You are told that the graph of points $(x,y)$ satisfying the equation

$$xy(x^2 - y^2) = x^2 + y^2$$

consists of four curves together with a single point at the origin.

To help you to get started, think of a point $P$ on the graph, at a distance $r$ from the origin, having coordinates $(x,y)$, where the line $OP$ joining $P$ to the origin makes an angle $\theta$ with the $x$-axis. Now, to find the polar equation, make the substitution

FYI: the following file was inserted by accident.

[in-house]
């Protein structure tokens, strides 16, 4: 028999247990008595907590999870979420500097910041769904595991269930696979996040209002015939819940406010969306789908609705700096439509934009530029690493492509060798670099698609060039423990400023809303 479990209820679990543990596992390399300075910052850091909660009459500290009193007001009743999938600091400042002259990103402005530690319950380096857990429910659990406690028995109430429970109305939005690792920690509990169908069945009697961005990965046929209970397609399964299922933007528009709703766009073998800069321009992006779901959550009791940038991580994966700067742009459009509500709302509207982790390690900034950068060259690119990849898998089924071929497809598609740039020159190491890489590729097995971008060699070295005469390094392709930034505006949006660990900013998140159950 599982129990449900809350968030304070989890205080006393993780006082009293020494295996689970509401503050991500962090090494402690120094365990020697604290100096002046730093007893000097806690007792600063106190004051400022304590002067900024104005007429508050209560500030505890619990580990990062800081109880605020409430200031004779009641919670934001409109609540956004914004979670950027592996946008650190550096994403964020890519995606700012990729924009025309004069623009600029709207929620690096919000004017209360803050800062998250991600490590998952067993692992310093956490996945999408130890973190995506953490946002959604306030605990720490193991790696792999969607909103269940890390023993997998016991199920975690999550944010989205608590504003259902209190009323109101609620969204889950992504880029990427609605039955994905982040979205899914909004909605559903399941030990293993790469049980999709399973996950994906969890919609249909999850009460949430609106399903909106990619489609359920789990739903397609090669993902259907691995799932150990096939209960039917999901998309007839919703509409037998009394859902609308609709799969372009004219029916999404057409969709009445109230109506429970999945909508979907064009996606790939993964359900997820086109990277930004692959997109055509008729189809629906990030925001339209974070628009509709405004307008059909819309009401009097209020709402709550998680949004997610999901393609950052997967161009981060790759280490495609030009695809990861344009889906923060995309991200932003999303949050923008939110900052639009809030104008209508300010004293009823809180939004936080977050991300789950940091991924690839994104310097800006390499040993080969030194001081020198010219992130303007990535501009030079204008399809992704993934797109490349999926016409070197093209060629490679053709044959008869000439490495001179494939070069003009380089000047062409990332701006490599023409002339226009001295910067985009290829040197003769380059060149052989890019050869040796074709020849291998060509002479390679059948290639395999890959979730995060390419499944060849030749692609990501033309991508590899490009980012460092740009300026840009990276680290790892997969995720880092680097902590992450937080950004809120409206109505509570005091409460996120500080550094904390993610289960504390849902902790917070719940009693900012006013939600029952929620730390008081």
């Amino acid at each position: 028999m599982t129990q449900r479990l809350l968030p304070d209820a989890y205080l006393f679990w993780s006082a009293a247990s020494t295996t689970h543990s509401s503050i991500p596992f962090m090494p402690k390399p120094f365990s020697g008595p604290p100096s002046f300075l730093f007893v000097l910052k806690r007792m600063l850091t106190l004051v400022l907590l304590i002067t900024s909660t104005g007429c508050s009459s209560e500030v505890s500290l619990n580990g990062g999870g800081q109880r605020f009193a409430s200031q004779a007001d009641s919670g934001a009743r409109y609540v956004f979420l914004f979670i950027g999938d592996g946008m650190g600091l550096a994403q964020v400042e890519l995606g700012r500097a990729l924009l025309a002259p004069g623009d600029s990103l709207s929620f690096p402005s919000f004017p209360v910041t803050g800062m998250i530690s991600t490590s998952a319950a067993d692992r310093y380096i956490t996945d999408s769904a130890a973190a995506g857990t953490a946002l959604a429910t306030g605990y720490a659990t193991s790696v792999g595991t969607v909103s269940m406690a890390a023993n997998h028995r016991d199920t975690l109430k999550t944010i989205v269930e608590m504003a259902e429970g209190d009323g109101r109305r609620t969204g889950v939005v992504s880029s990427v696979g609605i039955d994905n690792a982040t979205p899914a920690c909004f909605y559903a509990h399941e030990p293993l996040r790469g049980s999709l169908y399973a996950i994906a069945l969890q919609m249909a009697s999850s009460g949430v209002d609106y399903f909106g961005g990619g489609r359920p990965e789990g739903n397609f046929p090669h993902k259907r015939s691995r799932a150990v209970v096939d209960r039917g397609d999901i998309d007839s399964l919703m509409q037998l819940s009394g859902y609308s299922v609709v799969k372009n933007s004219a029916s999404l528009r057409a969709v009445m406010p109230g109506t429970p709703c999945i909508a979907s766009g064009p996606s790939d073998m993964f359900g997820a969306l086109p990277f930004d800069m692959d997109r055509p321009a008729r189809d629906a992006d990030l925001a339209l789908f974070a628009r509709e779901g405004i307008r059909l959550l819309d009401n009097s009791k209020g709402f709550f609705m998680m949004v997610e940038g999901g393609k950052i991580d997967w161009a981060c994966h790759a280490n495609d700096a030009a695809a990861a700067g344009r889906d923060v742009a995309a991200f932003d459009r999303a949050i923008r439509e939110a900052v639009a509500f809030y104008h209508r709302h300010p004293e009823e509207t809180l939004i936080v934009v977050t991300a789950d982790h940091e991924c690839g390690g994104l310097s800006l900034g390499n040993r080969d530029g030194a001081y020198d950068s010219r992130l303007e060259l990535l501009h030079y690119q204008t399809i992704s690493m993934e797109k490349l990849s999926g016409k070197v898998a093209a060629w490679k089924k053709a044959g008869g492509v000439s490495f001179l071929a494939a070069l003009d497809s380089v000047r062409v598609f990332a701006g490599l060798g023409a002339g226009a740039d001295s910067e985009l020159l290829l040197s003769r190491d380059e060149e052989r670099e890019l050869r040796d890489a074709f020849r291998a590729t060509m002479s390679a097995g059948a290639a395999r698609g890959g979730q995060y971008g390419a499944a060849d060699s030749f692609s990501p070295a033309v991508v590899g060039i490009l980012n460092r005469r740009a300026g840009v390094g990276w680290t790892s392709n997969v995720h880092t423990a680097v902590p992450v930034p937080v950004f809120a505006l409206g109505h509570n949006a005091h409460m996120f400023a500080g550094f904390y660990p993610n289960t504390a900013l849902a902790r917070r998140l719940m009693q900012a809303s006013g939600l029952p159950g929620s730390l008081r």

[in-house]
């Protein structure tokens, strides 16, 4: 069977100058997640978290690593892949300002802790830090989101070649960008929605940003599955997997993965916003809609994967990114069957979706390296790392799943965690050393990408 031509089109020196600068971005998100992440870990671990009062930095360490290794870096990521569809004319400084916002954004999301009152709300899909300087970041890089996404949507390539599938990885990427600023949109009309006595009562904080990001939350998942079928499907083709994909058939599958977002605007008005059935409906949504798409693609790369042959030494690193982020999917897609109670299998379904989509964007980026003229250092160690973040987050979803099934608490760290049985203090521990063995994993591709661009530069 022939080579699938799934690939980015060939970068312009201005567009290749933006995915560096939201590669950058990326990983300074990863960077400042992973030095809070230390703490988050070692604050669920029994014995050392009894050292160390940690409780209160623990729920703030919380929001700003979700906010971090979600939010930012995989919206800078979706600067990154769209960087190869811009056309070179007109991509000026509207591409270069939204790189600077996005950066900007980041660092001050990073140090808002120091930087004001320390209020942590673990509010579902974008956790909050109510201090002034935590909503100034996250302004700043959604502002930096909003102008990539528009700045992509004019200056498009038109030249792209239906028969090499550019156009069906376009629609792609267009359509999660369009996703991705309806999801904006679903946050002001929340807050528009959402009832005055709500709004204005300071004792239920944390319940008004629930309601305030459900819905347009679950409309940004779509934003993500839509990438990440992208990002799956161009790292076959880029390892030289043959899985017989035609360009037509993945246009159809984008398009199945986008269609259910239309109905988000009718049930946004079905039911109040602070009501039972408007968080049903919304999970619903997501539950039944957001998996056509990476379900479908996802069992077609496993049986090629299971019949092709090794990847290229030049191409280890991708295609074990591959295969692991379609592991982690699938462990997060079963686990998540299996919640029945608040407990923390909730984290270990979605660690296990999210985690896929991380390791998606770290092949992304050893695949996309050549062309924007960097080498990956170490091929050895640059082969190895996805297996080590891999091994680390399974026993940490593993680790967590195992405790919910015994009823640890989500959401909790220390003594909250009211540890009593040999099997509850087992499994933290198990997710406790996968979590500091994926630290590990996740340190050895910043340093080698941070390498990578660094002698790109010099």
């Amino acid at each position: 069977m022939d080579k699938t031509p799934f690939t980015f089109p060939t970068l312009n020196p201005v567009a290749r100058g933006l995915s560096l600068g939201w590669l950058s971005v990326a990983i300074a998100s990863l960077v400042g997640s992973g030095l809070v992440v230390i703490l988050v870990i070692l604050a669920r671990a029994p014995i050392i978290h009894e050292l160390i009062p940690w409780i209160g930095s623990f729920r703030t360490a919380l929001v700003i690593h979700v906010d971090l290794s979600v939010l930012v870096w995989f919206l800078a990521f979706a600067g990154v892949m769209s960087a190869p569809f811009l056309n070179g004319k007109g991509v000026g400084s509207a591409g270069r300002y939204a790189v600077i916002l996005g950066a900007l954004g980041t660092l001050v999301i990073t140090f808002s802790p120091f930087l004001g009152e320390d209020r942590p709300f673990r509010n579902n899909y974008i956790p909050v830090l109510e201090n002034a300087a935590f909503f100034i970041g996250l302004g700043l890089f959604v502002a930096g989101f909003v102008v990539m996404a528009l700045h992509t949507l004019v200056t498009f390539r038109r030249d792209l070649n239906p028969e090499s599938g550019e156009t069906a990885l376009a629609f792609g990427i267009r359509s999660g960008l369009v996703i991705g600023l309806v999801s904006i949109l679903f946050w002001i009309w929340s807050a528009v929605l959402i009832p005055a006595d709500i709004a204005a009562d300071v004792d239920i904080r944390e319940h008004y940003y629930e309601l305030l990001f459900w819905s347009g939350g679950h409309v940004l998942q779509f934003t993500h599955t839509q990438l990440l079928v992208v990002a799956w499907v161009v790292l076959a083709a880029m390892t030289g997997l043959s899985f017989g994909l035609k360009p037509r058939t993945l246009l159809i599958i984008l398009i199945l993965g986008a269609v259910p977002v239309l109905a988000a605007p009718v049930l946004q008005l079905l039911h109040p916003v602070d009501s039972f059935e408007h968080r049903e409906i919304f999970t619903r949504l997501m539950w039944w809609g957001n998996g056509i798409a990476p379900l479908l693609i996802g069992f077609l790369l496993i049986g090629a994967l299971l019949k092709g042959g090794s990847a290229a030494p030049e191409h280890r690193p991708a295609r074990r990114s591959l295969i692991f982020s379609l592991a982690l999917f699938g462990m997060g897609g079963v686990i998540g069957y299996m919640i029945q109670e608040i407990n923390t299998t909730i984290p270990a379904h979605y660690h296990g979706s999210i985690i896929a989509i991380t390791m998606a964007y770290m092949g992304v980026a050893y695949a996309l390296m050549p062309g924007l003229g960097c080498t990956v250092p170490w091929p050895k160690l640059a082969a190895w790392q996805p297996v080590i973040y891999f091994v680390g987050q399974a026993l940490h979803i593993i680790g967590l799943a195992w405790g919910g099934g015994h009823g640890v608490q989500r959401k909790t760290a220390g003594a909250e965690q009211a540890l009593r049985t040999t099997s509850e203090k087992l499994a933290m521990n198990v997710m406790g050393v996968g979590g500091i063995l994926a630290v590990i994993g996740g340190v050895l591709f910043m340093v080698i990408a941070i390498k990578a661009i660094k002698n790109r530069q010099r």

$$x = r \cos \theta,\ y = r \sin \theta$$

and don't be put off by the long expression you get. Use the trig identities for $\sin^2\theta $ and $\cos^2\theta$ and you should be able to simplify the expression to prove that the polar equation of this graph is

$$r^4 \sin 4\theta = 4r^2.$$

Clearly $r=0$ satisfies this equation. Is it possible to have $r< 2$?

What are the valuesof $\theta$ when $r=2$?

One more hint and all should be plain sailing: notice that $\sin 4\theta$ is never negative.